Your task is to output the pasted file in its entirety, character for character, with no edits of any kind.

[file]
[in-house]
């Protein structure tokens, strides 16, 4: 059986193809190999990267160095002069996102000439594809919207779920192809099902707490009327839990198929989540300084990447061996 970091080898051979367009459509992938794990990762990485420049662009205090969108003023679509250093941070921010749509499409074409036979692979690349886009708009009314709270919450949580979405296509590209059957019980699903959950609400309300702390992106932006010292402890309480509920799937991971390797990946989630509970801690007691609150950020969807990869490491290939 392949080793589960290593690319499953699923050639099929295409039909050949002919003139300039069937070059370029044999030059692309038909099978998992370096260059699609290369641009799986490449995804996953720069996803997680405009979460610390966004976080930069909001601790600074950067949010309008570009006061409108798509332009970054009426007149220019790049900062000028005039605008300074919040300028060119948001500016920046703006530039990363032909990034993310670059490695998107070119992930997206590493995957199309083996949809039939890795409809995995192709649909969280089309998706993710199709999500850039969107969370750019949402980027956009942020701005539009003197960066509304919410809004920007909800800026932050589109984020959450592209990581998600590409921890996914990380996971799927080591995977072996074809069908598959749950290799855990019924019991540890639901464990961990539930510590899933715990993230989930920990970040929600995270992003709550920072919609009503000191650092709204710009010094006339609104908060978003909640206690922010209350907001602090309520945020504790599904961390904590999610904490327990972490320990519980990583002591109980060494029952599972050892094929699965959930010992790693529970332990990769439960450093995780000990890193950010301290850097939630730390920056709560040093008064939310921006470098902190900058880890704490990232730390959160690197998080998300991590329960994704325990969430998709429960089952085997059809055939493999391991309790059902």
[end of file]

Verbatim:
[in-house]
């Protein structure tokens, strides 16, 4: 059986193809190999990267160095002069996102000439594809919207779920192809099902707490009327839990198929989540300084990447061996 970091080898051979367009459509992938794990990762990485420049662009205090969108003023679509250093941070921010749509499409074409036979692979690349886009708009009314709270919450949580979405296509590209059957019980699903959950609400309300702390992106932006010292402890309480509920799937991971390797990946989630509970801690007691609150950020969807990869490491290939 392949080793589960290593690319499953699923050639099929295409039909050949002919003139300039069937070059370029044999030059692309038909099978998992370096260059699609290369641009799986490449995804996953720069996803997680405009979460610390966004976080930069909001601790600074950067949010309008570009006061409108798509332009970054009426007149220019790049900062000028005039605008300074919040300028060119948001500016920046703006530039990363032909990034993310670059490695998107070119992930997206590493995957199309083996949809039939890795409809995995192709649909969280089309998706993710199709999500850039969107969370750019949402980027956009942020701005539009003197960066509304919410809004920007909800800026932050589109984020959450592209990581998600590409921890996914990380996971799927080591995977072996074809069908598959749950290799855990019924019991540890639901464990961990539930510590899933715990993230989930920990970040929600995270992003709550920072919609009503000191650092709204710009010094006339609104908060978003909640206690922010209350907001602090309520945020504790599904961390904590999610904490327990972490320990519980990583002591109980060494029952599972050892094929699965959930010992790693529970332990990769439960450093995780000990890193950010301290850097939630730390920056709560040093008064939310921006470098902190900058880890704490990232730390959160690197998080998300991590329960994704325990969430998709429960089952085997059809055939493999391991309790059902």